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Would you stop?

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188 replies to this topic

#61 tskstorm

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Posted 16 July 2007 - 08:35 PM

So you roll up to an MVA, unknown number of patients, unknown cause, unknown everything.

Hop out of your ambulance grab your stuff, get to the car, you find a male conscious but pinned in by the steering wheel. Vital signs are stable 120/80, 80 bpm, 18 resp reg, ctc normal normal normal, A+0 x 3, GCS of 15, NO C.C. So now this is your patient that your committed too right?

What about the 9 month old who was ejected through the windshield hit the asphalt, rolled into a ditch, vital signs of 70/30, 40 bpm, 8 resp labored, ctc cool pale sweaty, unresponsive, GCS of 8 So i guess we leave this patient at the scene ? and just concentrate on the 30 year old male, because thats our patient we committed too ?

Thats what I'm getting from all of you, once your committed to a patient you can't help any other patient regardless of they're status or priority. We don't triage anymore huh ? Although I might be on a fine line, Once an MVA is witnessed there are 2 patients the one in the back, and the one in the MVA, don't we have a responsibility, to triage, and stabilize all patients while waiting on another unit to back you up and transport 1 patient while we transport the other ?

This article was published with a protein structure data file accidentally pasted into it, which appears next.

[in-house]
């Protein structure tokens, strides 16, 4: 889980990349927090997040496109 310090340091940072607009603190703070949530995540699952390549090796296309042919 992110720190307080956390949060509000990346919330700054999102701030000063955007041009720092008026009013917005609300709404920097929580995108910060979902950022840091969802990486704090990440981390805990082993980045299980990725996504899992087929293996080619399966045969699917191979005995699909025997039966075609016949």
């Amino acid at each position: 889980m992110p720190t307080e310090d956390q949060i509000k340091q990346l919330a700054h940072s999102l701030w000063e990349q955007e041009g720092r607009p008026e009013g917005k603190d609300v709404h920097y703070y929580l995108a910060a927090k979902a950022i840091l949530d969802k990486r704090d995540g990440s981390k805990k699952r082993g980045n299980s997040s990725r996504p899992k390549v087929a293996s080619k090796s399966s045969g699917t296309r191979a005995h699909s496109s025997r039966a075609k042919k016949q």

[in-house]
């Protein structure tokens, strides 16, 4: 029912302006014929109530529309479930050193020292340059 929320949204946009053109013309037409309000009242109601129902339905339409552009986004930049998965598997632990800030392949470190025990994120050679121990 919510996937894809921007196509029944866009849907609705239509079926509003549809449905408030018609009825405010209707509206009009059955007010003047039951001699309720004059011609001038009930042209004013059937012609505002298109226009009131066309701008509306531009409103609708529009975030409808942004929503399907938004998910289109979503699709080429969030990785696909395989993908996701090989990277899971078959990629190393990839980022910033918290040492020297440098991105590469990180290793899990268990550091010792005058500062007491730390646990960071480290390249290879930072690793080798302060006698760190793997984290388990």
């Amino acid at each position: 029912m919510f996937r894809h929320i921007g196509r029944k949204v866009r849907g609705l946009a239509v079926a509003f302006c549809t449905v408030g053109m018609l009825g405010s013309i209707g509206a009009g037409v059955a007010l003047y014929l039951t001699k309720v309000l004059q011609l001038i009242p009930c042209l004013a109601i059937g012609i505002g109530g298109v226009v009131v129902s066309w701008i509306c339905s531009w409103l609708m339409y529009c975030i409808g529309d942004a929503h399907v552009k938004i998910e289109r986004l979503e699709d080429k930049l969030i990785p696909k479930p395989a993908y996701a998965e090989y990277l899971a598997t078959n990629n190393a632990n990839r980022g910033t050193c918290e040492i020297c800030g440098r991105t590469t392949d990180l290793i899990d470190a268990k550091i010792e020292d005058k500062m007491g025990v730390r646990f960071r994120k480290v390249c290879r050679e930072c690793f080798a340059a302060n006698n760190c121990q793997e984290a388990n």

Duty to Act
In some situations, EMT-Bs have a duty to act. Often
this duty is very clear, such as when you are riding
an ambulance dispatched to a call. Other times—
such as when you are off-duty in another ambulance
district—you may not have a legal duty to act, but
you may be morally obligated to provide care or take
action until EMS arrives. In most cases, for both legal
and moral reasons, it is better to provide care than
not to.

Brady sample chapters online http://www.bradybook.../0130945595.pdf

Also from brady

Abandonment and Negligence
Te rminating care of a patient without making sure the
patient is in the hands of a provider at the same or
higher level of training is considered abandonment.
Negligence is deviation from the accepted standard
of care that results in injury to a patient. There
are four components to a successful negligence action
or lawsuit:
*The EMT-B had a duty to act. This means that the
E M T-B was in a situation through employment,
position in a volunteer squad, or other position